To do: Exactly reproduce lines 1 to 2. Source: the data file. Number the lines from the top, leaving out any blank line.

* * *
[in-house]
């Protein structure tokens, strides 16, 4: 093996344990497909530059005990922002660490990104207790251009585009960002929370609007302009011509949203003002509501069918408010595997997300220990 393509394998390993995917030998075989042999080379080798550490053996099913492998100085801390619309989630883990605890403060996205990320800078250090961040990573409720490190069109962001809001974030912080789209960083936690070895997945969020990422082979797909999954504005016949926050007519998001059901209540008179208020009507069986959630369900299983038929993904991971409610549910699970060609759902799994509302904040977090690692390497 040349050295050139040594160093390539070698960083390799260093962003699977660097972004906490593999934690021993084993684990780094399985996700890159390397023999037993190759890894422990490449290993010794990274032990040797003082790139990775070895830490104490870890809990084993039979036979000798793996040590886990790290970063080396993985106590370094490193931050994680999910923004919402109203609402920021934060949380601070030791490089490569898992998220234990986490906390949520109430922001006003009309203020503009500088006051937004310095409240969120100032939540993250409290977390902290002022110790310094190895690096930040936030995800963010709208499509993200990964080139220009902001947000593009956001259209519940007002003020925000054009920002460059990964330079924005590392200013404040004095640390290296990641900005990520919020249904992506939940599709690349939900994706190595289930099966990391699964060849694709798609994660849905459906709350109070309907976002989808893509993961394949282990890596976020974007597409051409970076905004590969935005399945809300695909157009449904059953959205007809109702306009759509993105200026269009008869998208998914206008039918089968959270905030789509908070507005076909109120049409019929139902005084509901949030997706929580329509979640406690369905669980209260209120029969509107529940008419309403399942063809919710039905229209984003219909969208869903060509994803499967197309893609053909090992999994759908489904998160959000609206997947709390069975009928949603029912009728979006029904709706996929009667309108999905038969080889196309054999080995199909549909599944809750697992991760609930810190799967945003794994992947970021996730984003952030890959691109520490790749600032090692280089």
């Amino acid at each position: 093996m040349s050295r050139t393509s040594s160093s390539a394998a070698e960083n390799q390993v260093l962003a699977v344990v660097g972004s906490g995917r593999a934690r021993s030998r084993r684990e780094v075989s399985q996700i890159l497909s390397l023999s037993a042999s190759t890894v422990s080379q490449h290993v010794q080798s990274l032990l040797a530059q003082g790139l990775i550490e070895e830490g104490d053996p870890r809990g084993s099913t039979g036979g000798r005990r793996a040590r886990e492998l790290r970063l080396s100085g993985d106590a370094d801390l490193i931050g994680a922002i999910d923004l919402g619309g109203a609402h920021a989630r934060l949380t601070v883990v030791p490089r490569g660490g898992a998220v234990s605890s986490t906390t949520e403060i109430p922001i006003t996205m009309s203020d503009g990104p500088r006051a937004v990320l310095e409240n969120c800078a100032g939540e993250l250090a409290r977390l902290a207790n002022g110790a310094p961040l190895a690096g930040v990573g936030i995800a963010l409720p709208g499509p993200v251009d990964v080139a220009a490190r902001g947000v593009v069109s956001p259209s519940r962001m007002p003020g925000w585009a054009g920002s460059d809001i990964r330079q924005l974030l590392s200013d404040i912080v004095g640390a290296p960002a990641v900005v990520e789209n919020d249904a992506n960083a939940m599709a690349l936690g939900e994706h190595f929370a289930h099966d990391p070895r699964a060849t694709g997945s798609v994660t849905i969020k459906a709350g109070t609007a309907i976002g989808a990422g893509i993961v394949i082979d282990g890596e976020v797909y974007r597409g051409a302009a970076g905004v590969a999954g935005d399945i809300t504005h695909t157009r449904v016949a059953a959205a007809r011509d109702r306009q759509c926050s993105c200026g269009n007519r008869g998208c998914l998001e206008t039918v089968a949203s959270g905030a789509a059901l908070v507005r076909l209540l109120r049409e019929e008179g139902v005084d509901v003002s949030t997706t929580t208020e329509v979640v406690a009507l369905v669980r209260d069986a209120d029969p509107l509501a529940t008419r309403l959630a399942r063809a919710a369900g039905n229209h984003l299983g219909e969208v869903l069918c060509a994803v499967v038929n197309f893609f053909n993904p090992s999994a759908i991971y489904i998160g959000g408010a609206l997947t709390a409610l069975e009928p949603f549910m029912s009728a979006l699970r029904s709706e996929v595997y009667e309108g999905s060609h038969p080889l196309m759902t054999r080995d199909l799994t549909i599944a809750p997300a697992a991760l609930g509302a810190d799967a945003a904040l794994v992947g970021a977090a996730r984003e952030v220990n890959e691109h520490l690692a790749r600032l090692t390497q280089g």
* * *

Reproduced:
[in-house]
């Protein structure tokens, strides 16, 4: 093996344990497909530059005990922002660490990104207790251009585009960002929370609007302009011509949203003002509501069918408010595997997300220990 393509394998390993995917030998075989042999080379080798550490053996099913492998100085801390619309989630883990605890403060996205990320800078250090961040990573409720490190069109962001809001974030912080789209960083936690070895997945969020990422082979797909999954504005016949926050007519998001059901209540008179208020009507069986959630369900299983038929993904991971409610549910699970060609759902799994509302904040977090690692390497 040349050295050139040594160093390539070698960083390799260093962003699977660097972004906490593999934690021993084993684990780094399985996700890159390397023999037993190759890894422990490449290993010794990274032990040797003082790139990775070895830490104490870890809990084993039979036979000798793996040590886990790290970063080396993985106590370094490193931050994680999910923004919402109203609402920021934060949380601070030791490089490569898992998220234990986490906390949520109430922001006003009309203020503009500088006051937004310095409240969120100032939540993250409290977390902290002022110790310094190895690096930040936030995800963010709208499509993200990964080139220009902001947000593009956001259209519940007002003020925000054009920002460059990964330079924005590392200013404040004095640390290296990641900005990520919020249904992506939940599709690349939900994706190595289930099966990391699964060849694709798609994660849905459906709350109070309907976002989808893509993961394949282990890596976020974007597409051409970076905004590969935005399945809300695909157009449904059953959205007809109702306009759509993105200026269009008869998208998914206008039918089968959270905030789509908070507005076909109120049409019929139902005084509901949030997706929580329509979640406690369905669980209260209120029969509107529940008419309403399942063809919710039905229209984003219909969208869903060509994803499967197309893609053909090992999994759908489904998160959000609206997947709390069975009928949603029912009728979006029904709706996929009667309108999905038969080889196309054999080995199909549909599944809750697992991760609930810190799967945003794994992947970021996730984003952030890959691109520490790749600032090692280089």